It’s a tough question. As you might have read in the prequel to this post, there are potentially three digital publishing pricing models. Here’s a brief list:
- Make it cheap or free so that word gets around easier and hopefully encourages purchase of the more expensive versions of the same content. This hits lower price points, but may cannibalize sales.
- Charge subscriptions to view content, like the Financial Times does. Hopefully the publisher’s brand will be so well regarded the consumers will think it is worth paying for and not opt for the free version put out by competitors.
- Publish the content as though it were software. Consumers can purchase it, but there will be upgrades and such they will have to purchase as well. This will cover the large initial investment in digital and the subsequent smaller investments to keep the operation running.
But which one works?
Well, Not Paying and Not Ads
The pay wall runs up against the availability of free substitute content. This model requires a strong brand, and those are expensive to grow. Because of this, pay walls can only really work for those companies that already have strong brands. Anything less and this path is unavailable.
To treat content like a piece of software makes a certain amount of sense, if it is delivered through an app, but if it is merely available online, then the pay wall’s problem still exists. How can a company, particularly if it is not immense and does not have wide brand recognition, grow? Or will we be faced with a monopoly of large publishers as all the smaller ones die out?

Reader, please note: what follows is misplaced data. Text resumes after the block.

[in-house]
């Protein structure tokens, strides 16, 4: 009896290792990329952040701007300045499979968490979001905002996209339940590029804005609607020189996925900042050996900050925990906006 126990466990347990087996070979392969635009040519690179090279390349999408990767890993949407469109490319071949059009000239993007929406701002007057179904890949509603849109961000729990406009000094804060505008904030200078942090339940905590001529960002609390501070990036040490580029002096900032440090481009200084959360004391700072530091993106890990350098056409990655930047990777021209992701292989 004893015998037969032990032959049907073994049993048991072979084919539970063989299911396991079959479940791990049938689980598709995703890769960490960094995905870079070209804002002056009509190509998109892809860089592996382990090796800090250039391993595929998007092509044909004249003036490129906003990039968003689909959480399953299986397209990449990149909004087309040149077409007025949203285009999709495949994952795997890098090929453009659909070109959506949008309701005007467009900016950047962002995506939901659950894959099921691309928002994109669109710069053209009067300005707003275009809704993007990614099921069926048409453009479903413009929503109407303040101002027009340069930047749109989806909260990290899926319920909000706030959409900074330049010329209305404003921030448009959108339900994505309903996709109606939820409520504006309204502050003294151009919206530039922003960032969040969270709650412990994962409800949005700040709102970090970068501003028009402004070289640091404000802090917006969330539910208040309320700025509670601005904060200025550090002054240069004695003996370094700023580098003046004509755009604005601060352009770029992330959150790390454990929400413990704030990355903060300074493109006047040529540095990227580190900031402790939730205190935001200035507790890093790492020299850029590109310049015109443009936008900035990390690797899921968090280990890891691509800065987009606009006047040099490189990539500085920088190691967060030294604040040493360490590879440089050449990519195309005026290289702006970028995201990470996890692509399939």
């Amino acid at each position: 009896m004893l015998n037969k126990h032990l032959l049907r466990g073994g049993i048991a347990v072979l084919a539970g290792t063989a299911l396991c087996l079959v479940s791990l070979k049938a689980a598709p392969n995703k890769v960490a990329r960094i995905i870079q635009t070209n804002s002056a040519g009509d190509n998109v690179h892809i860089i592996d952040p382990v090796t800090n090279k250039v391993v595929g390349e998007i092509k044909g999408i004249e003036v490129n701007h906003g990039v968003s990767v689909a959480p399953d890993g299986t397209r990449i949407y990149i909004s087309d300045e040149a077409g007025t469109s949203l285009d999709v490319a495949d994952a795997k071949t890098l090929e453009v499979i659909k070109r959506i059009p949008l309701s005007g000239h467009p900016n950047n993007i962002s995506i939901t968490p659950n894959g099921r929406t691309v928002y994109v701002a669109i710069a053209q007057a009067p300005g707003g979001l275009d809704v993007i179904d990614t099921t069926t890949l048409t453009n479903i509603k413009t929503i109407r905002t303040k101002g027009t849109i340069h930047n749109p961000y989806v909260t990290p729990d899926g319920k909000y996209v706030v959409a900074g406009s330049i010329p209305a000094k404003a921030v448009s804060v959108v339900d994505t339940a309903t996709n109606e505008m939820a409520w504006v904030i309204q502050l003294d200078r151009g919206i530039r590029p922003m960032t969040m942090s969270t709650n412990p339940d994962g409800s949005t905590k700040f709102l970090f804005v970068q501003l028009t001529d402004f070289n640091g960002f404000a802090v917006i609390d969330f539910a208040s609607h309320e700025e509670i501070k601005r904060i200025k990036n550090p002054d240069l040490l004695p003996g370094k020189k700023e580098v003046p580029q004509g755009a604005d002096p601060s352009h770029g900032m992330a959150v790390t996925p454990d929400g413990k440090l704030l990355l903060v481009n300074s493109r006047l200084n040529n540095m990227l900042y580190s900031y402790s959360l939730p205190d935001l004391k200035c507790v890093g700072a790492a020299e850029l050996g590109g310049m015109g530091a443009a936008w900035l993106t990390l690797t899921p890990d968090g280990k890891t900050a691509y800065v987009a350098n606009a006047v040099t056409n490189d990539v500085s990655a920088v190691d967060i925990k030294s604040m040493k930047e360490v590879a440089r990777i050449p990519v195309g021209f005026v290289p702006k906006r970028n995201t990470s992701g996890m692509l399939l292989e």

Digital advertising can’t cover the bills like it used to, so this takes out many of the free content business models. As John Squires, the former EVP of Time Inc, puts it, digital advertising is worth less than the analog version because it gets around to fewer people. This is odd, considering how people pass along information via social media, but Squires writes that a paper magazine is read by 7 people but a digital version is read by only 1.5 people per copy.
The Answer Is an Infomercial?
I think publishing will take a different route. Publishers will make their money through the communities that surround their content. They can charge for people to be a part of this community or merely sell merchandise to these individuals. That’s what the new magazine Gilt Taste is doing. The cooking magazine has no ads. Instead it offers consumers the opportunity to buy the products it discusses in the content. This is actually what Cory Doctorow is doing by allowing his books to be passed freely all over the Internet. The content becomes an advertisement for something else. In Doctorow’s case it is the hardcover versions of the books. In Gilt Taste’s case, it is the cooking appliances.
I know what you’re thinking: “This isn’t pricing content! It’s eCommerce! An infomercial!” And you’d be right. That’s exactly what it is, a pretty infomercial. What’s wrong with that? Yes, perhaps the newspapers will have some difficulty with this, after all what can they sell you in an article about Obama? But they could offer you’re a chance to donate to the political parties, which in turn support the coverage.
In either event, I think free content is the way to go. Money should come from elsewhere. Feel free to disagree with me. Many do. You can do it in the comments or even Tweeting at me.
*This post was written as part of an assignment for my
but since the topic was interesting, I decided to use it for this blog.